After years of speculation, we’re finally seeing Ronda Rousey as a regular part of WWE programming. And after a mixed martial arts career where she left an incredible legacy only a fool would debate, the possibility exists for her to do something similar in the squared circle.
Rousey was a mainstream star in MMA -- especially during her time in the UFC -- and she was dominant in a fashion that forced the rest of women’s MMA to catch up, resulting in an elevated skill level throughout the sport.
She also was the reason the UFC brought women to the octagon after years of Dana White’s standard answer of “never.”
While women have long been a standard part of WWE programming, and in recent years much of their in-ring work is regarded as often on-par with the men’s roster, intergender matches are still mostly off the menu.
When men and women have mixed it up through WWE history, it’s been exceedingly rare for women to be presented as on the same competitive level and almost always presented as comedy (Chyna, Lita and Jacqueline being the obvious exceptions).
Meanwhile, the independent scene has normalized the concept of men facing off with women by presenting the matches as ... well, matches.
There are size and strength differences at play, but there are with male vs. male or female vs. female matches as well. And as long as matches aren’t played off as “watch this man beat up this woman,” there’s little disturbing about the contests.
WWE’s flirtations with the idea have been evident over the past year with James Ellsworth routinely involved with women’s matches until being taken down one-on-one by Becky Lynch.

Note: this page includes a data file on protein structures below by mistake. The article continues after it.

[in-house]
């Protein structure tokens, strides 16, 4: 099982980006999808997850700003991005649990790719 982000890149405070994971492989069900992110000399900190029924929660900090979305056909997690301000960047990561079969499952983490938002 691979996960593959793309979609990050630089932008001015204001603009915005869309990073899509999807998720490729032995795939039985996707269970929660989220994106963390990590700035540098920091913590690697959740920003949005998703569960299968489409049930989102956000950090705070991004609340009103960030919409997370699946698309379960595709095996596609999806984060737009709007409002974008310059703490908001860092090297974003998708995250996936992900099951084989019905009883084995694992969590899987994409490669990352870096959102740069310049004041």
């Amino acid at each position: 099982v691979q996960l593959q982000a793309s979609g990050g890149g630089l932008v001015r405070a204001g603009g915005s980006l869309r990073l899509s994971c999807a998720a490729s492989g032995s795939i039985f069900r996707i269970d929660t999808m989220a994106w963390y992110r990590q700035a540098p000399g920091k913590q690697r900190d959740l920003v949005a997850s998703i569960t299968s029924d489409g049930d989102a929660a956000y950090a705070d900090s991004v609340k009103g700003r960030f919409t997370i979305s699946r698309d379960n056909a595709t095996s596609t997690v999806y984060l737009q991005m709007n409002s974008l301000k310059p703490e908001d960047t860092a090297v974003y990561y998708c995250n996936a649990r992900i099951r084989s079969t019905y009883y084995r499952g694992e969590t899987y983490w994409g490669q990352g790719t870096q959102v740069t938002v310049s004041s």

And NXT has layered the right interactions to make such matches possible throughout its history.
Rousey has been presented as an absolute killer, dominating Triple H physically and not backing down from the idea of a fight with one of the most accomplished men in wrestling history.
Their staredown during the WrestleMania press conference last week was a brilliant bite-sized example of her presentation.
Rousey, clutch in hand, looks ready for a fight no matter the size difference.
Following WrestleMania, it would be a shame to see her slotted into the women’s division for whatever schedule she works for the company.
Far more interesting would be for her to scrap with anyone and everyone she has issue with. Her MMA bona fides make her a believable threat to anyone in the cartoon world of pro wrestling. Let’s not forget how much of her MMA career featured a segment of fans and media outlets debating the winner in a hypothetical showdown with Floyd Mayweather.
Rousey could be the bridge between the men and women.
Imagine Rousey battling on an even level with Triple H and then going back-and-forth with Charlotte a month later. There’s some simple math there suggesting “well, if Rousey could hang with him, and Charlotte could hang with her, I wonder what would happen if…”
As intergender wrestling has become a bigger staple of the wrestling scene, WWE is looking out of touch and missing out on opportunities to freshen up their product.
Of course, the PG rating and concerns over the almost certain stories decrying violence against women and missing the point of empowerment that has spawned from intergender wrestling on the indies. And there’s the matter of Rousey’s in-ring capabilities, which remain a mystery.
But if there were ever a right person to test the waters, it’s Ronda Rousey.